King George III, Thomas Jefferson, and the Neocons

Article by Paul Gottfried.
Anyone but a movement conservative groupie might wonder what George III, who reigned from 1760 to 1820, is doing on the same list with Hitler and Stalin. George was a constitutional monarch who went along with his parliamentary government when it imposed the Stamp Act on the American colonies and when it opposed (however languidly) the American rebellion. He did not run concentration camps nor even engage in vast projects of income redistribution. His Majesty exercised far less power than our current American executive.
“The new guys on the block can’t stand the remnants of an order to which they had not belonged.”

Nor did he land up on anyone’s “ash heap.” Although the British Crown lost direct control over the thirteen colonies, it became the new American republic’s major trading partner. Moreover, George managed to hold onto and bequeath to his profligate son George IV the rest of a vast overseas empire mostly acquired by his father George II. By all accounts, George was a successful monarch in retaining as much of the British Empire as he did and in defeating an aggressively annexationist France under Napoleon. Under George’s rule Great Britain would become the world’s most powerful country. George and his ministers are today associated not with an ash heap but with their country’s glory age…

…The neoconservative abhorrence of monarchy took a particularly vulgar form when the New York Post’s resident yenta Andrea Peyser went into a tear against Prince William, his new bride, and the hated British royals. A VDARE columnist took special offense at Peyser’s comment that the wedding guests looked “disturbingly white.” The writer wondered what would happen to a columnist who observed that the guests somewhere looked “disturbingly Jewish.” Andrea would never say anything so impolitic; nor would she ever speak slightingly about Martin Luther King’s love life or Michelle Obama’s ungainly appearance—unless Michelle’s hubby canceled an arms shipment to Tel Aviv…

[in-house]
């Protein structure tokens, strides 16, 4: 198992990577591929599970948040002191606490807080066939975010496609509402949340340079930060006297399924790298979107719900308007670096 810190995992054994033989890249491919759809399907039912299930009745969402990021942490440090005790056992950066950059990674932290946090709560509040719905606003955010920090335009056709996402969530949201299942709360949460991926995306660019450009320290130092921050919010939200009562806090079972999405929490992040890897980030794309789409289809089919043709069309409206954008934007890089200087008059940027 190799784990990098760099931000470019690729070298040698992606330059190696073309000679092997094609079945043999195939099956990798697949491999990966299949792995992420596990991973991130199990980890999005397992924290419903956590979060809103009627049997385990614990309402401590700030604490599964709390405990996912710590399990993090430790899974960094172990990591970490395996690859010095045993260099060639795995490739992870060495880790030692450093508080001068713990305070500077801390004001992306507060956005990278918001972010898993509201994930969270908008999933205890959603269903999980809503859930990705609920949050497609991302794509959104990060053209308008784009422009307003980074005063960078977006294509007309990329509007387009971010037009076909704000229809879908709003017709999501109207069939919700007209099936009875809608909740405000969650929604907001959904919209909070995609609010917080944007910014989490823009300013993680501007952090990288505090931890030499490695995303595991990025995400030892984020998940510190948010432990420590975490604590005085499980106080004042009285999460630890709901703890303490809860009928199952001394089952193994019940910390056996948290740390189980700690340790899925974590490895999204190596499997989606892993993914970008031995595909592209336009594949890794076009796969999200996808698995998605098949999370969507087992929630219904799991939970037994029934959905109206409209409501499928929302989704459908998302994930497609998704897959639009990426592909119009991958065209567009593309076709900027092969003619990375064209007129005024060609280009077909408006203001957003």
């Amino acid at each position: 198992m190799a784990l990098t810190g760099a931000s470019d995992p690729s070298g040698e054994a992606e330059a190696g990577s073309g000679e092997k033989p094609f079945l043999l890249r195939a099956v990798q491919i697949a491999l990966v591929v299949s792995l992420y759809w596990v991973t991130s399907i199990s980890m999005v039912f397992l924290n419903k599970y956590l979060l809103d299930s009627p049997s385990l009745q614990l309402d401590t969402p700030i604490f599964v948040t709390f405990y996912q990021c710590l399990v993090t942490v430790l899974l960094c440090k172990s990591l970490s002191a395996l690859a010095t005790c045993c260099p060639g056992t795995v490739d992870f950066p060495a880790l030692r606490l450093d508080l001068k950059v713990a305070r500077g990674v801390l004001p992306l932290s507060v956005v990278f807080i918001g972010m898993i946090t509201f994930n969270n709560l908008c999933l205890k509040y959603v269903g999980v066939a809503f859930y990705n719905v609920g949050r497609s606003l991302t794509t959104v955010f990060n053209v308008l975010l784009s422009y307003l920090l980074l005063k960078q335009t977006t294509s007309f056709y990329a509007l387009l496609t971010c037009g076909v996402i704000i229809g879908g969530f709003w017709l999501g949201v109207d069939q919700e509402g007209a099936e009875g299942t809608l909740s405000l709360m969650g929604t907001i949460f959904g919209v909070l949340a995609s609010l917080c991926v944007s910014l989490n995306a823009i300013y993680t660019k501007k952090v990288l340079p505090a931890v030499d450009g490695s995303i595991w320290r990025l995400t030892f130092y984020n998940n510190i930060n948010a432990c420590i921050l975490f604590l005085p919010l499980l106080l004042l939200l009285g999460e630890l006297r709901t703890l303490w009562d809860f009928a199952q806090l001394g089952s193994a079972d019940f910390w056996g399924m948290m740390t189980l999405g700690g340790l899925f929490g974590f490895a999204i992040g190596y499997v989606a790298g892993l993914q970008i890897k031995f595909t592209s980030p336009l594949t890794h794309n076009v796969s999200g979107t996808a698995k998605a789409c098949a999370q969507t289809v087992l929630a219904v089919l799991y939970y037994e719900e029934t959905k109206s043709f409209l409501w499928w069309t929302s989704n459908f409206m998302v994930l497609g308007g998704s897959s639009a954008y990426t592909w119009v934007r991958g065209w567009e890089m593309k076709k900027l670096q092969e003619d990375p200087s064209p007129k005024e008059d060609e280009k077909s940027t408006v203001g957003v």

…Among early Americans, Jefferson stood out for his disapproval of monarchy. He once even spoke against allowing too many immigrants to come from monarchical societies, lest they contaminate our republican way of life. Jefferson was so averse to the idea of immigration that he advocated an agrarian society in which the “exchange of artisans” would not be necessary and the “operation of manufactures” would be kept in Europe. This antimonarchist would have allowed only “the cultivators of land” to resettle on these shores. But such statements were made in the heat of battle with Hamilton and other Federalists, who Jefferson thought were trying to impose an English-style monarchy on the newly independent states. I doubt Jefferson’s utterances have had the slightest effect on our media elite. They probably have never read them anyway. Besides, Jefferson said many things about racial disparities, immigration, large urban populations, and cultural pluralism that would make them gag. His were certainly not the sort of anti-royalist views the neocons have in mind. What drives them up the wall is the fact that others continue to make a fuss over those who were running the block before they and their friends took it over…

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